Monday, March 20, 2006

GASB--Masters of the Obvious or Groundwork for New Standards?

The Governmental Accounting Standards Board has released a study pointing out the major environmental differences between financial reporting for state and local governments and financial reporting for business organizations. The overall goal of governments is to maintain or improve the state of its citizenry by providing appropriate services at a reasonable cost; while the intrinsic goal of private businesses is wealth creation and providing a satisfactory return to shareholders. Additional significant differences include an expanded range of stakeholders for governments, far greater reliance on involuntary revenue, a greater emphasis on monitoring budgetary compliance and greater stability (little or no bankruptcy risk). Financial Accounting Foundation board chairman Robert Denham pointed out that state and local governments collected 20% of gross domestic product and employed 12% of Americans with jobs; Denham then justified differential accounting standards for state and local governments on this basis along with the intrinsic differences noted earlier.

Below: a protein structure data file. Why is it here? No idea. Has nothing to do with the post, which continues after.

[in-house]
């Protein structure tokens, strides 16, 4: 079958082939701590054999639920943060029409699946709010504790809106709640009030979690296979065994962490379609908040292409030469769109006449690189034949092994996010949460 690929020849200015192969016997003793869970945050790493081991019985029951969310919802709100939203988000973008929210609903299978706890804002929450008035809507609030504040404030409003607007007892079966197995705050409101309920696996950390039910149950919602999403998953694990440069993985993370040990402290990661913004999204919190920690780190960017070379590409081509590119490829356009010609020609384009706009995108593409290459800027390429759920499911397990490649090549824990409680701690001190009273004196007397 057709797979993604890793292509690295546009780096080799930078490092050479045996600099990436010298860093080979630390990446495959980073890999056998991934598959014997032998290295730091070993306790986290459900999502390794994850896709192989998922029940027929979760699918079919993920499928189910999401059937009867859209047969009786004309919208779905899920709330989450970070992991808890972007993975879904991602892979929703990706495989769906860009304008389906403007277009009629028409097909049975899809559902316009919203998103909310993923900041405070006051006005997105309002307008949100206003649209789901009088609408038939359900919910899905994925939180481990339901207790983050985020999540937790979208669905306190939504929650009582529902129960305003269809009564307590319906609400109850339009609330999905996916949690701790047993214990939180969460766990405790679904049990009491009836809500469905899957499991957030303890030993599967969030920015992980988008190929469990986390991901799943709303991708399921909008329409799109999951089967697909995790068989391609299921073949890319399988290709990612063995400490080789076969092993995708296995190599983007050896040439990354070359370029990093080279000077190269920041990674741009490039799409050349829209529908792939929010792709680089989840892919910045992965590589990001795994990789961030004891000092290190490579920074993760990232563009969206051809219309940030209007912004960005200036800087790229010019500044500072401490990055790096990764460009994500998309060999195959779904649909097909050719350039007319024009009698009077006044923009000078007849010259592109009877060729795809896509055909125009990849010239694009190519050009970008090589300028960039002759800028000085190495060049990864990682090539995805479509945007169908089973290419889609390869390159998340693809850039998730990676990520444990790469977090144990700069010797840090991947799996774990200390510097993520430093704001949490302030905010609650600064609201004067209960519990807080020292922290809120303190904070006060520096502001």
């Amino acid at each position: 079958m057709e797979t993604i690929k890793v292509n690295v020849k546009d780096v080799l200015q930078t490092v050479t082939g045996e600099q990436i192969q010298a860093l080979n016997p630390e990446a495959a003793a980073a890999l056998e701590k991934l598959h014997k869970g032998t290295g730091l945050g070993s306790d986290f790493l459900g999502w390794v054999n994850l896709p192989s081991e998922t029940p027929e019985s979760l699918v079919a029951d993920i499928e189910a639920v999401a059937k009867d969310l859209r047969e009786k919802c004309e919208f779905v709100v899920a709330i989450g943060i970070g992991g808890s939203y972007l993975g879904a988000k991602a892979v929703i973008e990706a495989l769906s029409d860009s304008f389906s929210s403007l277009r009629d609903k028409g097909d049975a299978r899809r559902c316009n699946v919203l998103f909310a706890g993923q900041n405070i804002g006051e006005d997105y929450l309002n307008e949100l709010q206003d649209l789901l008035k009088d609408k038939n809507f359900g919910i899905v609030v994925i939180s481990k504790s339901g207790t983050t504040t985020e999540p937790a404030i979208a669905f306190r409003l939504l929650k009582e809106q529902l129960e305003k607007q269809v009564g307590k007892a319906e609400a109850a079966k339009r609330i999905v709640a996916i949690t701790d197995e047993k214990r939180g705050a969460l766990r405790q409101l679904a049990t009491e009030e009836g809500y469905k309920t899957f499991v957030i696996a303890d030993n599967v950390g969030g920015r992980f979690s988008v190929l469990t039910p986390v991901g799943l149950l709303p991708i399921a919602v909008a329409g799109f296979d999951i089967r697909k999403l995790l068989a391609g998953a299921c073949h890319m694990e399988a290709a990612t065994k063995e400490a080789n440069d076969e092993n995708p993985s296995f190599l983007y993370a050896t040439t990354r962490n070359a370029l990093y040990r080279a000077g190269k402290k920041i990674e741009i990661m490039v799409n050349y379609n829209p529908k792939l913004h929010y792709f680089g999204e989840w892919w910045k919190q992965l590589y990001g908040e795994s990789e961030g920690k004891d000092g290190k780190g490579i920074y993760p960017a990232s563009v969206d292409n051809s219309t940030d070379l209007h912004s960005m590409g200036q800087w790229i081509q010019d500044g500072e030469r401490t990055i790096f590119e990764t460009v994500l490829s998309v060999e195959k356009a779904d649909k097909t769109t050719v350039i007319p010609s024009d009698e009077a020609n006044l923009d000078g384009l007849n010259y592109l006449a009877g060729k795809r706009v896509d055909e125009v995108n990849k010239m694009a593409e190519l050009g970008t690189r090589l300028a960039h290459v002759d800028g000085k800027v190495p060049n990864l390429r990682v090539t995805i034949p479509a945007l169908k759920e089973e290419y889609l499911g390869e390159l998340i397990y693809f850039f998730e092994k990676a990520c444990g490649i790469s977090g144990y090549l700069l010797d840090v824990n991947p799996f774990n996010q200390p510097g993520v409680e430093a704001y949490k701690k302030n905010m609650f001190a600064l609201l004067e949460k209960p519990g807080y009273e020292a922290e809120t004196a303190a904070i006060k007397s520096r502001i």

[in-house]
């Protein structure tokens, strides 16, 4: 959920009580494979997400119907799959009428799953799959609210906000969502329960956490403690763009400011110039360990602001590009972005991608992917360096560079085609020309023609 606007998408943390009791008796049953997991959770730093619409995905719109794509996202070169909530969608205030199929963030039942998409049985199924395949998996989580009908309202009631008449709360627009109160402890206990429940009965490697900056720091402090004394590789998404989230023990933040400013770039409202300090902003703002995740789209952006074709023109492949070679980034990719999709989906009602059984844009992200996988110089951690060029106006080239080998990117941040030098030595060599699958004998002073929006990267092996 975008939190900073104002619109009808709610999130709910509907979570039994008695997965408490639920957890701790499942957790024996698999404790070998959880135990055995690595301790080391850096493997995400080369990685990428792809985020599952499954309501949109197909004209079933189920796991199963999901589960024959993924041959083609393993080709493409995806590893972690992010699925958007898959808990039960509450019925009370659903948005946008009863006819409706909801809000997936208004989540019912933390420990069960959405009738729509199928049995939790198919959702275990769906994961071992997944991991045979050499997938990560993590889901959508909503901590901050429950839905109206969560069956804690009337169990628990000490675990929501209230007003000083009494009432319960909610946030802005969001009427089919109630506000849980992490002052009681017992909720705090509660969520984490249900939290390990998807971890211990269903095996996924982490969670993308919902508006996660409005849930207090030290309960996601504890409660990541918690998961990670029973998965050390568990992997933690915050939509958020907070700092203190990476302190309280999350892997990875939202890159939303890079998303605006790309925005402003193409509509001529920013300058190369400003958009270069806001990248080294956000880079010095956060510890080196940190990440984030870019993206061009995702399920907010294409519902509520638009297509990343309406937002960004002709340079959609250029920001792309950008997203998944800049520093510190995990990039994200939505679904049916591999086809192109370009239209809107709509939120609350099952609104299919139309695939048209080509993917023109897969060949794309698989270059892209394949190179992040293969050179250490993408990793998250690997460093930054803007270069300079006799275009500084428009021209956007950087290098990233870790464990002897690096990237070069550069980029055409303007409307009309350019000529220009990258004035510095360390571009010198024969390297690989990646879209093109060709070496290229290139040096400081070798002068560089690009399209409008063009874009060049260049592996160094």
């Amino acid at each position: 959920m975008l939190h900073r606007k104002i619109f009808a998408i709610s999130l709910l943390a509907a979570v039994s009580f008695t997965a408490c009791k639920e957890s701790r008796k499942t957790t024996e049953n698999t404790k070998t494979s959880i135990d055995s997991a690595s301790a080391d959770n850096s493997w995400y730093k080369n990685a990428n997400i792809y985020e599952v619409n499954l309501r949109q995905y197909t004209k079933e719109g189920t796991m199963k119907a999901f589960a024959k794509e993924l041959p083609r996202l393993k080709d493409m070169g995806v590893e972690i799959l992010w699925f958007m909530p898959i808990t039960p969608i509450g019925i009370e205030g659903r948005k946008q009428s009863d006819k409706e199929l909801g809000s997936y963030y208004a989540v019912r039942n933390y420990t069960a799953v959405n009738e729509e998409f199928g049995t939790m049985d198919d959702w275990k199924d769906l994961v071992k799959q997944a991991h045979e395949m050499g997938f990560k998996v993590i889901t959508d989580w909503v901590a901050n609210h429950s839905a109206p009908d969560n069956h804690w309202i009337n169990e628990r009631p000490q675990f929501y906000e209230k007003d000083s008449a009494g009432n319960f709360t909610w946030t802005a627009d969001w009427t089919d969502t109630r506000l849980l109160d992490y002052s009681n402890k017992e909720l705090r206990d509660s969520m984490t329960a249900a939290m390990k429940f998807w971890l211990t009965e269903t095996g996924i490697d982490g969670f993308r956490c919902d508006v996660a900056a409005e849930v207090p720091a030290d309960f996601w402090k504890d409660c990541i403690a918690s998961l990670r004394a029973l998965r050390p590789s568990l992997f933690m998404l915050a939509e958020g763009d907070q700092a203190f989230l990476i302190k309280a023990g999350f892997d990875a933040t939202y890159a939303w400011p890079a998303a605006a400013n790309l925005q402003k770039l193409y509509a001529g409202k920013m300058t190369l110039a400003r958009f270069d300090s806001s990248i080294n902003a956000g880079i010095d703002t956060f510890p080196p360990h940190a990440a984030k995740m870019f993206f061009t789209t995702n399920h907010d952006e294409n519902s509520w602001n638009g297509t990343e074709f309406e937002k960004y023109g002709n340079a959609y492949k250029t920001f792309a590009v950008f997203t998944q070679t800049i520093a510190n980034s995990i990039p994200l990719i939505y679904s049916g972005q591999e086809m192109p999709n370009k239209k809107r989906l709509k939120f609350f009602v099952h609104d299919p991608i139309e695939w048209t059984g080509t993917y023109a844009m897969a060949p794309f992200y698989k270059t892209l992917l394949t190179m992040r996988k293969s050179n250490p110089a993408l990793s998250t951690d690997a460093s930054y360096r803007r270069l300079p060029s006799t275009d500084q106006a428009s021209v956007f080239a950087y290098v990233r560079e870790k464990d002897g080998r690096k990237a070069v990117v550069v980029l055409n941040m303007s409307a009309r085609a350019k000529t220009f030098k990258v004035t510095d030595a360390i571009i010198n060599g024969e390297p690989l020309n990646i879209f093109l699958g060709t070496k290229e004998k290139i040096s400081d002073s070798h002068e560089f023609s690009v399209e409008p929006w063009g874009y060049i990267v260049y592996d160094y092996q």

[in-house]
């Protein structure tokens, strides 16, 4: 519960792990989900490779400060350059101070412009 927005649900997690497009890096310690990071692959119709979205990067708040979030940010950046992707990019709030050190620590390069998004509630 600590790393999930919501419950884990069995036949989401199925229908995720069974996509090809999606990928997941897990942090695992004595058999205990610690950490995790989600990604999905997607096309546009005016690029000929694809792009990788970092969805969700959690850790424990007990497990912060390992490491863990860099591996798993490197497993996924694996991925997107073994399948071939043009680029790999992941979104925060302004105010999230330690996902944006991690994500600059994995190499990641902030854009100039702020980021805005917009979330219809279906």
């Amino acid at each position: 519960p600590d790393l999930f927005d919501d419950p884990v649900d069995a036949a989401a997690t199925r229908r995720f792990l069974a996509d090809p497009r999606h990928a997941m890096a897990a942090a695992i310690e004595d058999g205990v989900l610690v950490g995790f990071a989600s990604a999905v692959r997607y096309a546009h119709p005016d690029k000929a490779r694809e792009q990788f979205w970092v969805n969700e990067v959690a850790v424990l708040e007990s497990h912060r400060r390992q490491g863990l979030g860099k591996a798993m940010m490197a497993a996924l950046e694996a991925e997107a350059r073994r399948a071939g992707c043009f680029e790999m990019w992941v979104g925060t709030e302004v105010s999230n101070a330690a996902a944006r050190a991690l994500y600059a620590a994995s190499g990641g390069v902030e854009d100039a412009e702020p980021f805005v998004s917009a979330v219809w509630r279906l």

It should be pointed out that several of the supplementary differences: expanded stakeholders, budget monitoring and long life effectively are also true of many large corporations (it is also true that some of those corporations have been criticized for being too set in their ways). While the differences cited may justify a different accounting focus at the individual fund (versus government as a whole) level, it also emphasizes the importance of upgrading service and efforts accounting and expanding popular financial reporting. Additionally, there is little if no excuse for all except the smallest towns, townships, etc. being required to report according to GASB GAAP--nevertheless, it still happens.


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